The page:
Belfast Telegraph

Visual Art 08/05/09

By Liz Baird

The Yard Gallery in Holywood, Co Down, always stocks a varied collection of limited-edition prints and one of its best selling printmakers is Mychael Barratt.

Barratt is one of the top three printmakers in Britain, as far as sales are concerned, and the Yard is the only gallery in Northern Ireland that represents him. I was delighted to catch up with him last week at the opening of his first one-person show over here.

Barratt was born in Canada and came to London 20 years ago where, although already an illustrator, he studied printmaking at St Martin’s. Gregarious and entertaining, Barratt enjoys being with people and stores away a wealth of observation which he transfers to the characters who people his images.

Life itself is his inspiration and “anecdotal incidents from day-to-day life are at the heart of his prints”, to quote the blurb.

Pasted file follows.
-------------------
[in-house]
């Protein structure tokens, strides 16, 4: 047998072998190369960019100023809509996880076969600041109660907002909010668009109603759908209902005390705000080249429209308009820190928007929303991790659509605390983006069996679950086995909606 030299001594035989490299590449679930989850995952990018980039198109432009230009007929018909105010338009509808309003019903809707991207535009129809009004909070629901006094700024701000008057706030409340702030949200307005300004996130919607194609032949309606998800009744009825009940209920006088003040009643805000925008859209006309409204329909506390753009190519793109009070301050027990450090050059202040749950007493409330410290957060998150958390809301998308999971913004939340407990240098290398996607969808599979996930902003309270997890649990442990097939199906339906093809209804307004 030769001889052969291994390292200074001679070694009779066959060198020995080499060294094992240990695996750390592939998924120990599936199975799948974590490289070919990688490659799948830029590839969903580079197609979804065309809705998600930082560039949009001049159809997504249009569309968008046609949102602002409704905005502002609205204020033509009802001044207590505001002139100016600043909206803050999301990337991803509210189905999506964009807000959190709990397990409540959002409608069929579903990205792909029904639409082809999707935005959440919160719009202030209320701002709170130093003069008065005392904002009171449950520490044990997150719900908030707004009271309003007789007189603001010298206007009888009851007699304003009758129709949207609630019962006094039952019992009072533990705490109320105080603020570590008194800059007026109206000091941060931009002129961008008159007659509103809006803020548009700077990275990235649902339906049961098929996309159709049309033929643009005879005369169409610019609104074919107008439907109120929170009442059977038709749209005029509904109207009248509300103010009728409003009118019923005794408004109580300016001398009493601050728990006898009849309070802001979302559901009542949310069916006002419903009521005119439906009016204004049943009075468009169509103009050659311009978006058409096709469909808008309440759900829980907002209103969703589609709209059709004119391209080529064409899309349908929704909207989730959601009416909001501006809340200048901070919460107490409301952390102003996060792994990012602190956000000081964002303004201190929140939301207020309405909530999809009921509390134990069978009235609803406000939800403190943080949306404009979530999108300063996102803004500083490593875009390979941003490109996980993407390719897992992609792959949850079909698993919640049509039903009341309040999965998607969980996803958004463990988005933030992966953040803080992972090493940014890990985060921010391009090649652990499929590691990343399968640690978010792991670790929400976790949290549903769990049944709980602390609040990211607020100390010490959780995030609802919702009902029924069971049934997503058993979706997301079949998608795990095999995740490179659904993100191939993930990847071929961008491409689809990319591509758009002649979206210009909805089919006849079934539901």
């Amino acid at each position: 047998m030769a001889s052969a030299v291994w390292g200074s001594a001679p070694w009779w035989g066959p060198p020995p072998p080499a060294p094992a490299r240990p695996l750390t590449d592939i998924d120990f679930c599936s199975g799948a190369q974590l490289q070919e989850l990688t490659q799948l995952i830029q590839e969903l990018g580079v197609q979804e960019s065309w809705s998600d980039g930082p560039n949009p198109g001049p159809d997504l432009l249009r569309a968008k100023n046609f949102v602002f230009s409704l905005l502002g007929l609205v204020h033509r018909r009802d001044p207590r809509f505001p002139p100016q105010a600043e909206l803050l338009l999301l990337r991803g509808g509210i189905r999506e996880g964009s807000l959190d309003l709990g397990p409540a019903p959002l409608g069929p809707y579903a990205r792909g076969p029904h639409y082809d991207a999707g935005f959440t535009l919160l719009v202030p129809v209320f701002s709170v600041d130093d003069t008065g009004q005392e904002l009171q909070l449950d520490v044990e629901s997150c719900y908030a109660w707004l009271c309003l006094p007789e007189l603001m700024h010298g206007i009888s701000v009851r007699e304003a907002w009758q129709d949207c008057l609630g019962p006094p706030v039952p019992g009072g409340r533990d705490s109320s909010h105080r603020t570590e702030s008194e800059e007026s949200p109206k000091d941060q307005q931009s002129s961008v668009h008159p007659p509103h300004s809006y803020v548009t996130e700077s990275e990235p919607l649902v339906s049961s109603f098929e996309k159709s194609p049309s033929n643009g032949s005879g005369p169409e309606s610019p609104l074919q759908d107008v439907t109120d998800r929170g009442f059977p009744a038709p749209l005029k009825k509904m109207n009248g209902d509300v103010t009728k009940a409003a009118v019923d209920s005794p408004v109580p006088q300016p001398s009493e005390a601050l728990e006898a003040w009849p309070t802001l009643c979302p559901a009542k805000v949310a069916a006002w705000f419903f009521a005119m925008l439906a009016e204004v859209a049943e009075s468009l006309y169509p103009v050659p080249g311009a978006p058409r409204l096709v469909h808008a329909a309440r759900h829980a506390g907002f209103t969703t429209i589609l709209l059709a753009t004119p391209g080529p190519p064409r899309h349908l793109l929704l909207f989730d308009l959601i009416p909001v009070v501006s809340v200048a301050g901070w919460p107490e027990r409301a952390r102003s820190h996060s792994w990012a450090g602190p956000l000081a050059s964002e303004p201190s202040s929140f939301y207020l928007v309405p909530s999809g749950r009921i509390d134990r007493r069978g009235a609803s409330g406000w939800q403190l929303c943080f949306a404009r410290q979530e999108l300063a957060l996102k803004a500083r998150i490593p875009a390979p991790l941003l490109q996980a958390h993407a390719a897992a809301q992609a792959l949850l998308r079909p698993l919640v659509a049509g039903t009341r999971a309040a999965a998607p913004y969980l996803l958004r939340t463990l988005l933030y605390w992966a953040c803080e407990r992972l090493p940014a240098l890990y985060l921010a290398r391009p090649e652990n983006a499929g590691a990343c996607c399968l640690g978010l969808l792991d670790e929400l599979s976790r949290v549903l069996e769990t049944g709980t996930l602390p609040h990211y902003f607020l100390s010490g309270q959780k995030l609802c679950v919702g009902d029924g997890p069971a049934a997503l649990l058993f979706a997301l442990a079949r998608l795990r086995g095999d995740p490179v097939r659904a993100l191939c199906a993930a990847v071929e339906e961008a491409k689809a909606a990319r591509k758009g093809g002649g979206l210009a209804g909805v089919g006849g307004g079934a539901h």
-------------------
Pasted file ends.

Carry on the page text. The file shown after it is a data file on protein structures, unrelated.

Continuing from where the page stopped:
He admits to being “obsessed with Shakespeare” and a number of the pieces in this show are directly related to the playwright.

The Great Globe Itself, for example, was inspired by Mychael’s first sight of the famous English theatre and he created it to raise funds for its restoration, a very successful project.

Commissioned to write a book on intaglio printmaking, typically he determined to try out each technique — from drypoint to engraving and aquatint — and created in all 26 small plates all based in some way on the works of Shakespeare.

His print O For A Muse Of Fire is the culmination of this experiment and this dedication to excellence seems typical of the man.

He loves the creative process and is meticulous about making his own plates and pulling his own proofs but freely admits that once he is entirely satisfied with the image he “simply hasn’t the patience to pull the edition prints” (usually around 150) and at that point hands it over to his printer who “does a much better job than me — I just want to bang them out, he takes more time.”

He does, however, do all his own hand colouring.

It’s a great show which runs until May 14. To view the images and the prices visit

Belfast Telegraph


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